Indica and Sativa are the two main types of marijuana plants. Sativa (Cannabis sativa) is often said to be energizing, while Indica (Cannabis indica) is relaxing, but the reality is not that simple.
The chemical makeup of both species can vary widely, and a plant’s effects will depend on its particular composition, not its species.
Indica and Sativa plants are also crossbred to create hybrids. Hybrid strains contain a mix of qualities from their parent plants. Every strain is unique and affects individuals differently.
This article discusses the difference between Indica and Sativa. It explains the chemical and physical differences between Cannabis sativa and Cannabis indica plants and their various effects.
Growers can immediately tell the difference between indica and sativa plants just by looking at them—their physical differences are that obvious.
Indica plants are shorter. They usually grow up to 2 to 4 feet and are compactly branched, giving them a bushy appearance. Indica leaves are also broader.
Sativa plants grow taller than indica plants, with the ability to reach between 5 and 18 feet or more. Sativa leaves are thin and the plants have fewer branches.
Hybrids, created from the cross-breeding or cross-pollination of two different cannabis plants, can vary in appearance depending on the parent plants.
CBD and THC work by interacting with the body’s endocannabinoid system (ECS). The ECS is mainly responsible for maintaining homeostasis—the body’s ability to maintain balance in internal processes like temperature, immune responses, and mood.
THC and CBD can be found in both Sativa and Indica plants. Though the content of each can vary in every individual plant, Sativa plants traditionally have produced more THC than CBD, while Indica plants have made more CBD than THC.
However, THC and CBD amounts within a plant species are not standard, and plants of both species are now grown to produce high levels of THC.
The CBD and THC levels of hybrids can also vary depending on the plants used to create them. Hybridization is so common that the distinction between the species is often not clear-cut.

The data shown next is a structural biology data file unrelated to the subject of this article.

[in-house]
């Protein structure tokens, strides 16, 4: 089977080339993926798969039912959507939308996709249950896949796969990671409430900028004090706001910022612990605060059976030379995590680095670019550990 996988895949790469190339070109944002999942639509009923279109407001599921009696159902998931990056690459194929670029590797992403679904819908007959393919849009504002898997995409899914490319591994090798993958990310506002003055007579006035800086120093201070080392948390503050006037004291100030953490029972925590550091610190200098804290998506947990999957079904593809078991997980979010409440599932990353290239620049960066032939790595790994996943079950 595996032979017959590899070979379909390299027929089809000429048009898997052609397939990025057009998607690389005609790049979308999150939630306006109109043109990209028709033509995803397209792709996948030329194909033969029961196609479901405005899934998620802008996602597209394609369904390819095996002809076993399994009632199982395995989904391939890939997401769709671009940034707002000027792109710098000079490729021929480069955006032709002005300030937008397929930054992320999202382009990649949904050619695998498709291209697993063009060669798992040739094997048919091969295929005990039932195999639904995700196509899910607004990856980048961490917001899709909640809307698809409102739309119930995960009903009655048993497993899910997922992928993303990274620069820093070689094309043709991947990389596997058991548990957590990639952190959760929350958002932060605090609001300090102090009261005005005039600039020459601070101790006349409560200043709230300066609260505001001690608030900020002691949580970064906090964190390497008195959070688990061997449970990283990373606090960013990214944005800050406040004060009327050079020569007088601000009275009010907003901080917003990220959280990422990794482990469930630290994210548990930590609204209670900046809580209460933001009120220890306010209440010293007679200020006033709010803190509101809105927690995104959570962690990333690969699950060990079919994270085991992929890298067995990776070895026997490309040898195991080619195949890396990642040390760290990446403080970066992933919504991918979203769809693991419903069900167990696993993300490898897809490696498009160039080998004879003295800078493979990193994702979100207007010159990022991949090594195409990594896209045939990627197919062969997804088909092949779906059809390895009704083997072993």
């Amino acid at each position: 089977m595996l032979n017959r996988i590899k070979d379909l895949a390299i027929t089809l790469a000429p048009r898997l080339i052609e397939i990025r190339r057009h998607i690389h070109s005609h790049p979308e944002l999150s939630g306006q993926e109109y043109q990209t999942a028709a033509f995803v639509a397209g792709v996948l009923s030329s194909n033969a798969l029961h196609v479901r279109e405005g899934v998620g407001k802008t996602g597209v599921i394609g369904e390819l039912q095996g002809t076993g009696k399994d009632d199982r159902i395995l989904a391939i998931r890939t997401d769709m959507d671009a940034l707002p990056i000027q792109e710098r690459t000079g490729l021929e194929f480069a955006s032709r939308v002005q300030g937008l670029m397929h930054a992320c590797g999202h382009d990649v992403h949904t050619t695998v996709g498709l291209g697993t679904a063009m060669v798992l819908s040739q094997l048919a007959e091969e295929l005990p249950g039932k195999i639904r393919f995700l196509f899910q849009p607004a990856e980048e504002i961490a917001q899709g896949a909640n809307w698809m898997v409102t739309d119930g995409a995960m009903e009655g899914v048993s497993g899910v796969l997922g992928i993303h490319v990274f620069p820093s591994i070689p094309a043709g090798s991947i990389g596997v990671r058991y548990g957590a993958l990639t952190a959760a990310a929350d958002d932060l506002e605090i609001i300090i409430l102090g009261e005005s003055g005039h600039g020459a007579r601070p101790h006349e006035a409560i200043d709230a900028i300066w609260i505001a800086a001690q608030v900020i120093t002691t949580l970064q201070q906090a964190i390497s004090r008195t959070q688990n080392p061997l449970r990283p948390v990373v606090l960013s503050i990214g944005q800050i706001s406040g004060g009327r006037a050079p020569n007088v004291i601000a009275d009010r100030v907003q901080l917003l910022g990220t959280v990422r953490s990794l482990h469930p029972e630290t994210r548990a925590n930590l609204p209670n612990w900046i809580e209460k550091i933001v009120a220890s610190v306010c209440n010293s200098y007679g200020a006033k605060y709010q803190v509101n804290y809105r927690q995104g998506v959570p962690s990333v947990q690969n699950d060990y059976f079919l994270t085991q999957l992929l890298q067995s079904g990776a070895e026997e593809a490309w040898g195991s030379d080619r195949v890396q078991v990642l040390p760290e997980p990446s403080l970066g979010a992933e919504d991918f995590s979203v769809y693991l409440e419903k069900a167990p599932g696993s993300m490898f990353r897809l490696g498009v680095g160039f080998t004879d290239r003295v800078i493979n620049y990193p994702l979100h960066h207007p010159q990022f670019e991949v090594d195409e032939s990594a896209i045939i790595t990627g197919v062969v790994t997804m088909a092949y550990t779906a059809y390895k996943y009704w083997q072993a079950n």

Because of this, some experts propose avoiding the terms Indica and Sativa altogether, or using them only as indicators of the plants’ height, branching, and leaf size—not their effects.
THC is commonly known to produce a “high” with effects like sleepiness, euphoria, and impaired perception and movement. Studies also suggest that THC may be able to play a role in decreasing pain.
It’s capable of causing such effects by binding to the following cannabinoid receptors found throughout the body. CB1 receptors are highly abundant in the brain.
These receptors help control many brain-related processes that influence factors like learning and memory, emotion, social behaviors, and balance. These are the main receptors that THC binds to, producing the “high” effect.
CB2 receptors are abundantly found in body tissues that play roles in immune function, such as the tonsils, spleen, and thymus.
These receptors help promote homeostasis in the body by regulating inflammatory and immune responses. THC does bind to these receptors, although not as much as it does with CB1 receptors.
How CBD produces its effects is less understood. CBD is commonly known to decrease pain and inflammation, prevent seizures, and reduce symptoms of mental health disorders such as anxiety.
But CBD does so without the “high” experienced with THC, as CBD does not bind to either of the cannabinoid receptors mentioned. Instead, it’s believed that CBD affects how THC binds with these receptors.
Research reveals that CBD seems to decrease THC’s intoxicating effects and possibly allow more positive outcomes like decreased nausea.
It’s also known that CBD interacts with other non-ECS receptors, enzymes, and cellular structures that influence factors like pain and inflammation. Some even propose that there may be a third unknown receptor that CBD binds to.
Although THC and CBD are the main compounds in Cannabis sativa and Cannabis indica, there are other cannabinoids and compounds within them that can contribute to their effects.
Examples include cannabigerol (CBG) and terpenes. Research is ongoing to determine how much of an influence such substances possibly have.
Many botanists grow hybrids to produce plants that have unique characteristics. For example, a botanist may cross-breed a ruderalis plant with a CBD-predominant indica plant so that the hybrid can have auto-flowering capabilities and a high CBD profile.
Very Well Health / ABC Flash Point Herbal Health News 2023.